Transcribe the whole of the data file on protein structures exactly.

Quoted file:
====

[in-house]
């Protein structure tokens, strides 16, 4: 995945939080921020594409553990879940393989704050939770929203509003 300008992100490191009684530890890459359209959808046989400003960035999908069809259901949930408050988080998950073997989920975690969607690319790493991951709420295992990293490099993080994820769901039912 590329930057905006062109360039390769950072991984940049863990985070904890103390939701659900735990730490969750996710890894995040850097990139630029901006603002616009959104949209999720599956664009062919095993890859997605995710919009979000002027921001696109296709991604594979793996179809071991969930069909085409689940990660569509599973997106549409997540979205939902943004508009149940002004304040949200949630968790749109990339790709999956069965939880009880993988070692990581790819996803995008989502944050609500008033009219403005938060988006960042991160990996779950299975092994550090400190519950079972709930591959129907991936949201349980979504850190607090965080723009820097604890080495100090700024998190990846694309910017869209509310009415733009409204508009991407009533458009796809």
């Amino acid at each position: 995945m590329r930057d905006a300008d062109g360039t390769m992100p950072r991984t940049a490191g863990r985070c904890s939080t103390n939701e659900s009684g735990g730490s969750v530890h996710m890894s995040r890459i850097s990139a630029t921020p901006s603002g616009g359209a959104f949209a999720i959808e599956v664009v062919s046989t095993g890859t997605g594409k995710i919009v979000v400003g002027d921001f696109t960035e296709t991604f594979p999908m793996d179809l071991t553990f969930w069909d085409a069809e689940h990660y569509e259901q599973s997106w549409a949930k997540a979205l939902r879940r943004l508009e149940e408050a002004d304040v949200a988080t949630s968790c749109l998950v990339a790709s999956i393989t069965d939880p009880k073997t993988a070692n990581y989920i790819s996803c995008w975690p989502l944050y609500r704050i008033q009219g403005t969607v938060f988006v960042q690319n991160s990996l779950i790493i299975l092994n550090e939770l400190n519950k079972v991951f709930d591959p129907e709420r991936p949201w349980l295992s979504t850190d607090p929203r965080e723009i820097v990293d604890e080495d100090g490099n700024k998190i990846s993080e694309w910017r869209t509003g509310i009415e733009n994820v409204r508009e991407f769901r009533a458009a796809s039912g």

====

[in-house]
């Protein structure tokens, strides 16, 4: 995945939080921020594409553990879940393989704050939770929203509003 300008992100490191009684530890890459359209959808046989400003960035999908069809259901949930408050988080998950073997989920975690969607690319790493991951709420295992990293490099993080994820769901039912 590329930057905006062109360039390769950072991984940049863990985070904890103390939701659900735990730490969750996710890894995040850097990139630029901006603002616009959104949209999720599956664009062919095993890859997605995710919009979000002027921001696109296709991604594979793996179809071991969930069909085409689940990660569509599973997106549409997540979205939902943004508009149940002004304040949200949630968790749109990339790709999956069965939880009880993988070692990581790819996803995008989502944050609500008033009219403005938060988006960042991160990996779950299975092994550090400190519950079972709930591959129907991936949201349980979504850190607090965080723009820097604890080495100090700024998190990846694309910017869209509310009415733009409204508009991407009533458009796809």
């Amino acid at each position: 995945m590329r930057d905006a300008d062109g360039t390769m992100p950072r991984t940049a490191g863990r985070c904890s939080t103390n939701e659900s009684g735990g730490s969750v530890h996710m890894s995040r890459i850097s990139a630029t921020p901006s603002g616009g359209a959104f949209a999720i959808e599956v664009v062919s046989t095993g890859t997605g594409k995710i919009v979000v400003g002027d921001f696109t960035e296709t991604f594979p999908m793996d179809l071991t553990f969930w069909d085409a069809e689940h990660y569509e259901q599973s997106w549409a949930k997540a979205l939902r879940r943004l508009e149940e408050a002004d304040v949200a988080t949630s968790c749109l998950v990339a790709s999956i393989t069965d939880p009880k073997t993988a070692n990581y989920i790819s996803c995008w975690p989502l944050y609500r704050i008033q009219g403005t969607v938060f988006v960042q690319n991160s990996l779950i790493i299975l092994n550090e939770l400190n519950k079972v991951f709930d591959p129907e709420r991936p949201w349980l295992s979504t850190d607090p929203r965080e723009i820097v990293d604890e080495d100090g490099n700024k998190i990846s993080e694309w910017r869209t509003g509310i009415e733009n994820v409204r508009e991407f769901r009533a458009a796809s039912g």